Important notes about BatchNormalization layer

Many image models contain BatchNormalization layers. That layer is a special case on every imaginable count. Here are a few things to keep in mind.

  • BatchNormalization contains 2 non-trainable weights that get updated during training. These are the variables tracking the mean and variance of the inputs.
  • When you set bn_layer$trainable <- FALSE, the BatchNormalization layer will run in inference mode, and will not update its mean & variance statistics. This is not the case for other layers in general, as weight trainability & inference/training modes are two orthogonal concepts. But the two are tied in the case of the BatchNormalization layer.
  • When you unfreeze a model that contains BatchNormalization layers in order to do fine-tuning, you should keep the BatchNormalization layers in inference mode by passing training = FALSE when calling the base model. Otherwise the updates applied to the non-trainable weights will suddenly destroy what the model has learned.

You’ll see this pattern in action in the end-to-end example at the end of this guide.

An end-to-end example: fine-tuning an image classification model on a cats vs. dogs dataset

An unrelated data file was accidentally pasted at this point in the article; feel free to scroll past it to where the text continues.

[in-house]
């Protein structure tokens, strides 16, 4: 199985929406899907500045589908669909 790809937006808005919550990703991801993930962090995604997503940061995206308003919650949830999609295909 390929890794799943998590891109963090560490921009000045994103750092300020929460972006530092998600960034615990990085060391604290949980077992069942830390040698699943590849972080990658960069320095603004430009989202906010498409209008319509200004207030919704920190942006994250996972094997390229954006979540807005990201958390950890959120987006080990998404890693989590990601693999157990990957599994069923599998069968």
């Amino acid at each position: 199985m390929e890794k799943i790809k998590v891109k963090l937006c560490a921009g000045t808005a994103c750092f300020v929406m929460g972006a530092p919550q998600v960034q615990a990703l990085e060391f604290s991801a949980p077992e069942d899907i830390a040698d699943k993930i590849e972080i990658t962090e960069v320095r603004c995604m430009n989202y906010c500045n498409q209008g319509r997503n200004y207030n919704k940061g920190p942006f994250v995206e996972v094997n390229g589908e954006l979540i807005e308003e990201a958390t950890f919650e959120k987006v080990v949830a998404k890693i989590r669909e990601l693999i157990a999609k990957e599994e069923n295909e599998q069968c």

To solidify these concepts, let’s walk you through a concrete end-to-end transfer learning & fine-tuning example. We will load the Xception model, pre-trained on ImageNet, and use it on the Kaggle “cats vs. dogs” classification dataset.

Getting the data

First, let’s fetch the cats vs. dogs dataset using TFDS. If you have your own dataset, you’ll probably want to use the utility [image_dataset_from_directory()] to generate similar labeled dataset objects from a set of images on disk filed into class-specific folders.

Transfer learning is most useful when working with very small datasets. To keep our dataset small, we will use 40% of the original training data (25,000 images) for training, 10% for validation, and 10% for testing.

# reticulate::py_install("tensorflow-datasets")
tfds <- reticulate::import("tensorflow_datasets")